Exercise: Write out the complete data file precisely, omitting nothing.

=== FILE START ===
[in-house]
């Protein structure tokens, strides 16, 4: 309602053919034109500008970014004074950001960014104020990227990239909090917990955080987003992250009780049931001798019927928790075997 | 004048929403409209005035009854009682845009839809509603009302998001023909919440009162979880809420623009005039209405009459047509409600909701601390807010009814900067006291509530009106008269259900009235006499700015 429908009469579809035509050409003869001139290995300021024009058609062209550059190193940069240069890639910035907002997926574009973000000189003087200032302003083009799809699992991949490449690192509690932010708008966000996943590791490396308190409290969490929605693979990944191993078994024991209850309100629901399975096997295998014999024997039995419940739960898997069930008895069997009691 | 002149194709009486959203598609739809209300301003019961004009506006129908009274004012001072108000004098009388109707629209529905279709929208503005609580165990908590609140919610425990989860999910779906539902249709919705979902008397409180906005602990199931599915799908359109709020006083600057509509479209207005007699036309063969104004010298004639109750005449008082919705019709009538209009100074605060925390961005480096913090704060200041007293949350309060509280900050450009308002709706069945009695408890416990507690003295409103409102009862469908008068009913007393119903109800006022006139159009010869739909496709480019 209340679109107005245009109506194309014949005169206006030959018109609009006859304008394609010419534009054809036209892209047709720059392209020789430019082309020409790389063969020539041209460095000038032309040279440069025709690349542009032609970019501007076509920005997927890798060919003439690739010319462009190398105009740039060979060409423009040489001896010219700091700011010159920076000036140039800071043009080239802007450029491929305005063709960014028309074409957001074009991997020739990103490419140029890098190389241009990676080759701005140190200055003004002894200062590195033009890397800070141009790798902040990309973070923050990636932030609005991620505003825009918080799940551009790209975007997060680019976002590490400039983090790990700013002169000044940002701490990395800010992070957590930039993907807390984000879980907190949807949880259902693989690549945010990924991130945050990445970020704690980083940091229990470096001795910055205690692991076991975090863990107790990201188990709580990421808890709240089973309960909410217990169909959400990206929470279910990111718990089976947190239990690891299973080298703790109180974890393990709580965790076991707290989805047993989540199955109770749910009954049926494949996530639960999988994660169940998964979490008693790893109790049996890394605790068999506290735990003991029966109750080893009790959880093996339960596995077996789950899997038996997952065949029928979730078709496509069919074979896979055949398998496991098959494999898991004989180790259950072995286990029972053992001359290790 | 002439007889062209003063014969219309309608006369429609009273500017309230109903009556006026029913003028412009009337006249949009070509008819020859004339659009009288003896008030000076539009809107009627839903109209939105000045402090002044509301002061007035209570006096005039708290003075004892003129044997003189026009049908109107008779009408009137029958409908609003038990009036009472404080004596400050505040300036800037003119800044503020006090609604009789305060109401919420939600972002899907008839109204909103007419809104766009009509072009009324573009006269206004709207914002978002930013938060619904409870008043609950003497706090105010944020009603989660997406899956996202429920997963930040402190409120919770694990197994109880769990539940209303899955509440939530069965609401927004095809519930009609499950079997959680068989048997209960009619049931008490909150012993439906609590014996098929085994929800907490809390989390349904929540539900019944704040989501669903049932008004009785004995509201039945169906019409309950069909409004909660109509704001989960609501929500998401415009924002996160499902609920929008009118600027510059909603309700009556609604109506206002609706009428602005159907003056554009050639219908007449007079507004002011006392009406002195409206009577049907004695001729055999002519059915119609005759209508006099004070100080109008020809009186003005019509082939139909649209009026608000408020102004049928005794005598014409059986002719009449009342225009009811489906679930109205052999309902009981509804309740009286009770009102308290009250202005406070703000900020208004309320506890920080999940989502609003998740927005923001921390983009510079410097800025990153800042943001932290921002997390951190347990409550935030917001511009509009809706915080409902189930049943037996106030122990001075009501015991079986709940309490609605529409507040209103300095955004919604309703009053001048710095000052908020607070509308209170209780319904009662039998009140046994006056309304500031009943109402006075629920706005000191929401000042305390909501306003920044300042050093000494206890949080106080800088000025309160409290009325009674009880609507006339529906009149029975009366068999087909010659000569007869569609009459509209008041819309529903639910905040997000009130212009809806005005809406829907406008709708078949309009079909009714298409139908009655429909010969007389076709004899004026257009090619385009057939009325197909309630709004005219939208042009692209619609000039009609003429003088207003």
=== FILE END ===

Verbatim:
[in-house]
């Protein structure tokens, strides 16, 4: 309602053919034109500008970014004074950001960014104020990227990239909090917990955080987003992250009780049931001798019927928790075997 | 004048929403409209005035009854009682845009839809509603009302998001023909919440009162979880809420623009005039209405009459047509409600909701601390807010009814900067006291509530009106008269259900009235006499700015 429908009469579809035509050409003869001139290995300021024009058609062209550059190193940069240069890639910035907002997926574009973000000189003087200032302003083009799809699992991949490449690192509690932010708008966000996943590791490396308190409290969490929605693979990944191993078994024991209850309100629901399975096997295998014999024997039995419940739960898997069930008895069997009691 | 002149194709009486959203598609739809209300301003019961004009506006129908009274004012001072108000004098009388109707629209529905279709929208503005609580165990908590609140919610425990989860999910779906539902249709919705979902008397409180906005602990199931599915799908359109709020006083600057509509479209207005007699036309063969104004010298004639109750005449008082919705019709009538209009100074605060925390961005480096913090704060200041007293949350309060509280900050450009308002709706069945009695408890416990507690003295409103409102009862469908008068009913007393119903109800006022006139159009010869739909496709480019 209340679109107005245009109506194309014949005169206006030959018109609009006859304008394609010419534009054809036209892209047709720059392209020789430019082309020409790389063969020539041209460095000038032309040279440069025709690349542009032609970019501007076509920005997927890798060919003439690739010319462009190398105009740039060979060409423009040489001896010219700091700011010159920076000036140039800071043009080239802007450029491929305005063709960014028309074409957001074009991997020739990103490419140029890098190389241009990676080759701005140190200055003004002894200062590195033009890397800070141009790798902040990309973070923050990636932030609005991620505003825009918080799940551009790209975007997060680019976002590490400039983090790990700013002169000044940002701490990395800010992070957590930039993907807390984000879980907190949807949880259902693989690549945010990924991130945050990445970020704690980083940091229990470096001795910055205690692991076991975090863990107790990201188990709580990421808890709240089973309960909410217990169909959400990206929470279910990111718990089976947190239990690891299973080298703790109180974890393990709580965790076991707290989805047993989540199955109770749910009954049926494949996530639960999988994660169940998964979490008693790893109790049996890394605790068999506290735990003991029966109750080893009790959880093996339960596995077996789950899997038996997952065949029928979730078709496509069919074979896979055949398998496991098959494999898991004989180790259950072995286990029972053992001359290790 | 002439007889062209003063014969219309309608006369429609009273500017309230109903009556006026029913003028412009009337006249949009070509008819020859004339659009009288003896008030000076539009809107009627839903109209939105000045402090002044509301002061007035209570006096005039708290003075004892003129044997003189026009049908109107008779009408009137029958409908609003038990009036009472404080004596400050505040300036800037003119800044503020006090609604009789305060109401919420939600972002899907008839109204909103007419809104766009009509072009009324573009006269206004709207914002978002930013938060619904409870008043609950003497706090105010944020009603989660997406899956996202429920997963930040402190409120919770694990197994109880769990539940209303899955509440939530069965609401927004095809519930009609499950079997959680068989048997209960009619049931008490909150012993439906609590014996098929085994929800907490809390989390349904929540539900019944704040989501669903049932008004009785004995509201039945169906019409309950069909409004909660109509704001989960609501929500998401415009924002996160499902609920929008009118600027510059909603309700009556609604109506206002609706009428602005159907003056554009050639219908007449007079507004002011006392009406002195409206009577049907004695001729055999002519059915119609005759209508006099004070100080109008020809009186003005019509082939139909649209009026608000408020102004049928005794005598014409059986002719009449009342225009009811489906679930109205052999309902009981509804309740009286009770009102308290009250202005406070703000900020208004309320506890920080999940989502609003998740927005923001921390983009510079410097800025990153800042943001932290921002997390951190347990409550935030917001511009509009809706915080409902189930049943037996106030122990001075009501015991079986709940309490609605529409507040209103300095955004919604309703009053001048710095000052908020607070509308209170209780319904009662039998009140046994006056309304500031009943109402006075629920706005000191929401000042305390909501306003920044300042050093000494206890949080106080800088000025309160409290009325009674009880609507006339529906009149029975009366068999087909010659000569007869569609009459509209008041819309529903639910905040997000009130212009809806005005809406829907406008709708078949309009079909009714298409139908009655429909010969007389076709004899004026257009090619385009057939009325197909309630709004005219939208042009692209619609000039009609003429003088207003």